• [+]When should I think about planning for estate taxes?

    The amount a person can give away without estate tax liability in 2009 is $3.5 millions. In the year 2010, under current legislation, the federal estate tax is actually repealed. However, the repeal is only for the year 2010. As of January 1, 2011, without future legislation to make extensions, we revert to the law existing prior to passage of the Tax Relief Act of 2001. The effect of the possible reversion to old law will be to potentially create federal estate tax on estates exceeding $1,000,000 in 2011 and beyond, since the prior law would have escalated the exemptions to that level. If Congress does not act to make the estate tax repeal permanent, or does not increase the exemption amount after 2010, an individual or a married couple with assets approaching or over $1 million should consider planning to minimize or eliminate the federal estate tax. It is important to remember that a person’s estate for federal estate tax purposes includes life insurance, annuities, IRA’s and other retirement or employee benefits, as well as real estate, cash, securities and other assets in which a person may have an interest.

  • [+]How can I avoid a court appointed guardian if I become incapacitated?

    You may use a Statutory Durable Power of Attorney to appoint an individual to handle your financial affairs and a Medical Power of Attorney to appoint in individual to make medical decisions for you in the event you become incapacitated. These documents are valuable in avoiding a court appointed guardian in the event you become incapacitated. Another way to avoid a guardianship is through the use of a revocable trust which appoints a successor trustee to manage your assets in the event you are unable to do so yourself.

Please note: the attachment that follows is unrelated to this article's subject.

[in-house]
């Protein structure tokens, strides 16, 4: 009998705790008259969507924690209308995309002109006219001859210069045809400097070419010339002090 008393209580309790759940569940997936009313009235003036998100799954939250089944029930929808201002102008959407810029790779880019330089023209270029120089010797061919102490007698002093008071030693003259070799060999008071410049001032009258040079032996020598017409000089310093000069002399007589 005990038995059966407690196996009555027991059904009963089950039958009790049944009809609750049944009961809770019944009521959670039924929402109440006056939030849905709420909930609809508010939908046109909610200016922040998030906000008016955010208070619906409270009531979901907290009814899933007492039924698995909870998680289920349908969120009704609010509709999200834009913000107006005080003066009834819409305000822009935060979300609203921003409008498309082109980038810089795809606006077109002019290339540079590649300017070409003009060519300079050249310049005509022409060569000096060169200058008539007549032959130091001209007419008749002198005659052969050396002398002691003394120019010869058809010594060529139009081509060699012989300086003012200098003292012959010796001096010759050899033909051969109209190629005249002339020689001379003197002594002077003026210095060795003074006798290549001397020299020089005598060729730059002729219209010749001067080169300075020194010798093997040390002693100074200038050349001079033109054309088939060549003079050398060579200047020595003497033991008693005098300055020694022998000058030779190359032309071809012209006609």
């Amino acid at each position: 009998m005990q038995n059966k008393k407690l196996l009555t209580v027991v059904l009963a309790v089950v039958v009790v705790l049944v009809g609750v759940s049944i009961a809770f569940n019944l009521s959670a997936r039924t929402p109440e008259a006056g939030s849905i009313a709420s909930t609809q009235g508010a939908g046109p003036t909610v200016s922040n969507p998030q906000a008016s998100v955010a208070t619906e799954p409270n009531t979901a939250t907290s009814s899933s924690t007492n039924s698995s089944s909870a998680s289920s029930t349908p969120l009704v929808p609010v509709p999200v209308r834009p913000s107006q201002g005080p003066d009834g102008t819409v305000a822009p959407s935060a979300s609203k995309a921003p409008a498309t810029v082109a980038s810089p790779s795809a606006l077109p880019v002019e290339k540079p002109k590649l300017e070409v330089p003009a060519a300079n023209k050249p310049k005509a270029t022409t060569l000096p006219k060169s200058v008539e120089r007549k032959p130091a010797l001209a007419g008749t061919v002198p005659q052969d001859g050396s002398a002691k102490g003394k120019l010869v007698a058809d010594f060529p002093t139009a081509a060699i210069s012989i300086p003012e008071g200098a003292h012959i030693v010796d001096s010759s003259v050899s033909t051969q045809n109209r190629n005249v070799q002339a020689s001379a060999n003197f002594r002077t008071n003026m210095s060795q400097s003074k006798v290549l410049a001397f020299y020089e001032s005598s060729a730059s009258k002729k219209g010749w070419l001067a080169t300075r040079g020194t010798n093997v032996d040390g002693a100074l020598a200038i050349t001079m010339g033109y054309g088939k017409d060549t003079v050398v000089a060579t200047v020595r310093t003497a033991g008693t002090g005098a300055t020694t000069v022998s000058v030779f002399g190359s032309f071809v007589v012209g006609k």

• [+]What is a HIPAA Authorization to Release Medical Information?

    One of the goals of The Health Insurance Portability and Accountability Act of 1996 (“HIPAA”) was to protect a patient’s privacy with regard to medical matters. But there may be times when a patient would like family members or close friends to be able to have access to the patient’s medical information or be able to discuss the patient’s medical condition with a health care provider. The HIPAA Authorization to Release Medical Information allows you to name those individuals who may be allowed to receive information concerning your medical condition, even if you are not incapacitated.